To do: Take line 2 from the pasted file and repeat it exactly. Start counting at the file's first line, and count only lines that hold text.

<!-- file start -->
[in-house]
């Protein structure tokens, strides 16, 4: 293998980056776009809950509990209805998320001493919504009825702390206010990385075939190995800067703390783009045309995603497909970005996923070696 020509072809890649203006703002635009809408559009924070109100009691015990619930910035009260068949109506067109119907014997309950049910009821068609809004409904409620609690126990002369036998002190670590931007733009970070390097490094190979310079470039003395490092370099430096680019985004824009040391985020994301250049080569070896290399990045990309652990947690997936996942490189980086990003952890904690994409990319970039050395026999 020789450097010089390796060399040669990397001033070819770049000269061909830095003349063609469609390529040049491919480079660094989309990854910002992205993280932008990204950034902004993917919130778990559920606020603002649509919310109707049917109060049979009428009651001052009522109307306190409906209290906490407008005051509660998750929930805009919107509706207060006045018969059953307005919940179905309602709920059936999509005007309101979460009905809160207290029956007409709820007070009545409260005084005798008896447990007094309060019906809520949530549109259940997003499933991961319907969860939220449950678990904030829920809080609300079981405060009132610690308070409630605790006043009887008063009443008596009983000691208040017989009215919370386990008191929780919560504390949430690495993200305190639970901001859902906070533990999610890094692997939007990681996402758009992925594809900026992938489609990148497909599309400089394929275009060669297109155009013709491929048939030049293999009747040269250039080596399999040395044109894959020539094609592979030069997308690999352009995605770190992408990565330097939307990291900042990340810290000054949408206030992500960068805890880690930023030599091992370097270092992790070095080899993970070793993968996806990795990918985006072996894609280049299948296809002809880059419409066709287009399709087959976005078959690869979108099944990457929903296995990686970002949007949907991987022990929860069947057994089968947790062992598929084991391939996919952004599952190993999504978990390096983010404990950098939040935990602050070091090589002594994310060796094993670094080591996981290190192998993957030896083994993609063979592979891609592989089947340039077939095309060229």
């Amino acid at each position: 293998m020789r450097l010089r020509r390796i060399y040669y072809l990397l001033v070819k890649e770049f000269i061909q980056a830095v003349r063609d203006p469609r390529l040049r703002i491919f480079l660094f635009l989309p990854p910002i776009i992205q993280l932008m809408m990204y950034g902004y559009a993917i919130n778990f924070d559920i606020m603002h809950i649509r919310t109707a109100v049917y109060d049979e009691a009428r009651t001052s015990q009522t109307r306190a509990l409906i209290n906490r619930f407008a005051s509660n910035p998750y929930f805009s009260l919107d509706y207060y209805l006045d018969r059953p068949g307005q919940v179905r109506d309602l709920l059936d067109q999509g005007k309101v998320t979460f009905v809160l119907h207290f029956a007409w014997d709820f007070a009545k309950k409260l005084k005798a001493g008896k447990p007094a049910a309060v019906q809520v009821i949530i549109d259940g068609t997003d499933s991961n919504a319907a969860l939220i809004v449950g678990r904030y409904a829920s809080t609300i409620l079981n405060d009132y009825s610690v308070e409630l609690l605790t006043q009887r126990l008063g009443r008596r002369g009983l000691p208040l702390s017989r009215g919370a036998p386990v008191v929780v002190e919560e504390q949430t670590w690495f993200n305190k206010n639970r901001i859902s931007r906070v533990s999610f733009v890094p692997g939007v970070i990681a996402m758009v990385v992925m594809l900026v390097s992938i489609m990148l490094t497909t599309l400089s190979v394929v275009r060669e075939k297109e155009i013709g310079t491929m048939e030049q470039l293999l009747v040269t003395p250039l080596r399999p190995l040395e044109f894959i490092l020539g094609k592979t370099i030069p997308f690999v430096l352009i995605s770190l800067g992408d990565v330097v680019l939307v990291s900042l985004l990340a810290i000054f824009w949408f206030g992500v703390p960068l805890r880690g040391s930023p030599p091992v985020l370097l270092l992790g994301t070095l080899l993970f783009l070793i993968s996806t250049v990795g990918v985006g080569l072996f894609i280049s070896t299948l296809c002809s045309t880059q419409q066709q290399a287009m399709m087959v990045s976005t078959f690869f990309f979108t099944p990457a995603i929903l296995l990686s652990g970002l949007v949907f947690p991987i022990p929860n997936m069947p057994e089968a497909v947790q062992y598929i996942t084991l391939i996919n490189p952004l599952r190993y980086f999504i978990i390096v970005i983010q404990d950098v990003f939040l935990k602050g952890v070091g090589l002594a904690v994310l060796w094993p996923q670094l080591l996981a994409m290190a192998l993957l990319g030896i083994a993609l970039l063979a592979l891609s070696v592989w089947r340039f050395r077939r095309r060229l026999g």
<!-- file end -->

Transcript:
């Protein structure tokens, strides 16, 4: 293998980056776009809950509990209805998320001493919504009825702390206010990385075939190995800067703390783009045309995603497909970005996923070696 020509072809890649203006703002635009809408559009924070109100009691015990619930910035009260068949109506067109119907014997309950049910009821068609809004409904409620609690126990002369036998002190670590931007733009970070390097490094190979310079470039003395490092370099430096680019985004824009040391985020994301250049080569070896290399990045990309652990947690997936996942490189980086990003952890904690994409990319970039050395026999 020789450097010089390796060399040669990397001033070819770049000269061909830095003349063609469609390529040049491919480079660094989309990854910002992205993280932008990204950034902004993917919130778990559920606020603002649509919310109707049917109060049979009428009651001052009522109307306190409906209290906490407008005051509660998750929930805009919107509706207060006045018969059953307005919940179905309602709920059936999509005007309101979460009905809160207290029956007409709820007070009545409260005084005798008896447990007094309060019906809520949530549109259940997003499933991961319907969860939220449950678990904030829920809080609300079981405060009132610690308070409630605790006043009887008063009443008596009983000691208040017989009215919370386990008191929780919560504390949430690495993200305190639970901001859902906070533990999610890094692997939007990681996402758009992925594809900026992938489609990148497909599309400089394929275009060669297109155009013709491929048939030049293999009747040269250039080596399999040395044109894959020539094609592979030069997308690999352009995605770190992408990565330097939307990291900042990340810290000054949408206030992500960068805890880690930023030599091992370097270092992790070095080899993970070793993968996806990795990918985006072996894609280049299948296809002809880059419409066709287009399709087959976005078959690869979108099944990457929903296995990686970002949007949907991987022990929860069947057994089968947790062992598929084991391939996919952004599952190993999504978990390096983010404990950098939040935990602050070091090589002594994310060796094993670094080591996981290190192998993957030896083994993609063979592979891609592989089947340039077939095309060229």